The Nernst Equation plays a critical role in the progress of electrochemical devices like batteries. But it is only employed when there is no current flow. At present, no theory is capable of quantitatively anticipating the vital superconducting transition temperature of an electrode-electrolyte interface.
With the help of a conductive Nernst Equation, it is possible for this difficulty to be resolved and this would convert the technology that has been powered by superconducting and complicated gadgets and conducting batteries.
Further, it can be utilized to calculate charge transport as a function of electrolyte or electrode concentrations, redox potentials and temperature in a quantitative way. This will help in the anticipation of novel physics and the conversion of technology.
A research group from the Singapore University of Technology and Design (SUTD) has come up with first principles-based charge transport equations for electrode–electrolyte present modeling to progress the knowledge of the electrode–electrolyte transport process and fulfill the zero-current problem.
This could result in new insights and breakthroughs in electrode–electrolyte interface science, and the making of high-performance electrolytes for biomedical, energy and environmental applications, as well as prediction of the interfacial superconducting transition.
The research group created an equation of electron conductivity and electron entropy of electrodes to consider the extra overpotential and resistive loss as a result of current flow. This study gained inspiration from the success of their earlier studies on magneto-wetting, entropic electrowetting and thermodynamic entropy.
At the same time, by linking the electron electrochemical potentials of electrolyte and electrode, this equation considers the change in electrolyte chemistry at the electrode–electrolyte interfaces as a result of the current flow.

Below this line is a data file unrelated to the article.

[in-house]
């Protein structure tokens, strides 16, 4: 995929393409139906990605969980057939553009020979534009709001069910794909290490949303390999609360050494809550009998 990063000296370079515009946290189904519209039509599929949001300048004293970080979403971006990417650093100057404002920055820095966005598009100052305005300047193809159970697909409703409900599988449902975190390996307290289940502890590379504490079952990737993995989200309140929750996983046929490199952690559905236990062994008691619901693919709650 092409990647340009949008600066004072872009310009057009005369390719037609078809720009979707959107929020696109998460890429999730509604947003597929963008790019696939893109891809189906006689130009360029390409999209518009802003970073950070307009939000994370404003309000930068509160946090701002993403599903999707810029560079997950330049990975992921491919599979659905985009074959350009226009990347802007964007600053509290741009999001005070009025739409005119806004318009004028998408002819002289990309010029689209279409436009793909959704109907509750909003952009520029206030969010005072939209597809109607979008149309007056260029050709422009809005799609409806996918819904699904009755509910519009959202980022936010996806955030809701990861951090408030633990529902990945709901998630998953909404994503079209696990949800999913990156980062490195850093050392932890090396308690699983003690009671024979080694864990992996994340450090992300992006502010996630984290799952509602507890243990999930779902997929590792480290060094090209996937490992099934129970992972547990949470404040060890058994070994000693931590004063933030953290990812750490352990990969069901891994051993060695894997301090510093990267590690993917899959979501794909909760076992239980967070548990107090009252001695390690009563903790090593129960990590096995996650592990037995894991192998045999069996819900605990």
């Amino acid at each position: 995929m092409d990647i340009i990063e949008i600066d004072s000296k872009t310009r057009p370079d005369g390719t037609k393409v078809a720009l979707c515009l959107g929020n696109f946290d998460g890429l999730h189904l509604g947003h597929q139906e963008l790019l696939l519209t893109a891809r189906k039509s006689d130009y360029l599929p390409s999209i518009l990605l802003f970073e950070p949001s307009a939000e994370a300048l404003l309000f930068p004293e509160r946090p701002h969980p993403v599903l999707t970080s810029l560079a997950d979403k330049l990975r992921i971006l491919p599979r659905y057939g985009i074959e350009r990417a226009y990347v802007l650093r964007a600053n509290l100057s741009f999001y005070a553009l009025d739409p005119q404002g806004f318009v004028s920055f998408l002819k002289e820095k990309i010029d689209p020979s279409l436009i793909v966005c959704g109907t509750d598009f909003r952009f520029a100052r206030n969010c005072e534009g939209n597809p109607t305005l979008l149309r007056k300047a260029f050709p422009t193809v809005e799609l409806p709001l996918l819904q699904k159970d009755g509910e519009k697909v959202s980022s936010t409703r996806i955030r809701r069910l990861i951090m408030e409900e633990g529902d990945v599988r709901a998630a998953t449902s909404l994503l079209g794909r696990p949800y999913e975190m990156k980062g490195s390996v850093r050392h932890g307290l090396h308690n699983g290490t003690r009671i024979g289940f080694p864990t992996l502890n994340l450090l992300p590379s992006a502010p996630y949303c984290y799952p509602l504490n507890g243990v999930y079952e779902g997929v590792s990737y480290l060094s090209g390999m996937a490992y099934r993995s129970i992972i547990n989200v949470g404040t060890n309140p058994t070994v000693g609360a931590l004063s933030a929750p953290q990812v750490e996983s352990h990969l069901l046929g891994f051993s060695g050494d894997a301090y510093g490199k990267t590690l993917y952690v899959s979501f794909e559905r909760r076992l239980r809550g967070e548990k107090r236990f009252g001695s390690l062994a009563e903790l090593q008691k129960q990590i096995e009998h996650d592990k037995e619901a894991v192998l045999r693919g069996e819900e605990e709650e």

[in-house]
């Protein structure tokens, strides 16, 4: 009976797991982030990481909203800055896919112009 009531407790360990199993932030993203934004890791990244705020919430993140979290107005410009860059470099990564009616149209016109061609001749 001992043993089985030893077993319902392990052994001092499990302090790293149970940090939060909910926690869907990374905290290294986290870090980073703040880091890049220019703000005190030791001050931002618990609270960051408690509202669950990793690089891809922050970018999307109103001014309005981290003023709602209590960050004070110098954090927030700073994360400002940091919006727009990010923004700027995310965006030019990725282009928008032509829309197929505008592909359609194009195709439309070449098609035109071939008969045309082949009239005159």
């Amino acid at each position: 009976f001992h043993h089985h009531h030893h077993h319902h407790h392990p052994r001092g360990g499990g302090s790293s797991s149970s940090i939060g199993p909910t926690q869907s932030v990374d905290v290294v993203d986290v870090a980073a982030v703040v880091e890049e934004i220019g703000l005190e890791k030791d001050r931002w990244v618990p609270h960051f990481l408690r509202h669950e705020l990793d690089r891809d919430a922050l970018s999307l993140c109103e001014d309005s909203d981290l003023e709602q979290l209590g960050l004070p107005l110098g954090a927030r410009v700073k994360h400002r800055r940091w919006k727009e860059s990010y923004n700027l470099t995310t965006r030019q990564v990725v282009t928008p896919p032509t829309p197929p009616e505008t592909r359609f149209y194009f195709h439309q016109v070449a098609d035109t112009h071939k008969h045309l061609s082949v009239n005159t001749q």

The actual power of electrochemistry was unleashed with this conductive Nernst Equation, which quantified the charge transport of electronic devices as a function of the introduced mechanical, electrical, magnetic, and chemical loadings.
Wu Ping, Study Principal Investigator and Associate Professor, Singapore University of Technology and Design
Ping added, “This conductive Nernst Equation, for example, is being used to design and control the degradation rates of human implants, as well as to investigate superconducting batteries for quick charge and discharge performance, and to explore the influence of global warming on marine organism colonies.”
The group estimates that the conductive Nernst Equation will pave the way for thrilling insights and breakthroughs in interface science. This provides exciting opportunities in the field of biochemistry, environmental chemistry and electrochemistry.
Wu, P. & Senevirathna, H. L. (2022) A charge transport prediction method for metal electrode-aqueous electrolyte interface to guide the design of metal batteries. Electrochimica Acta. doi.org/10.1016/j.electacta.2022.140051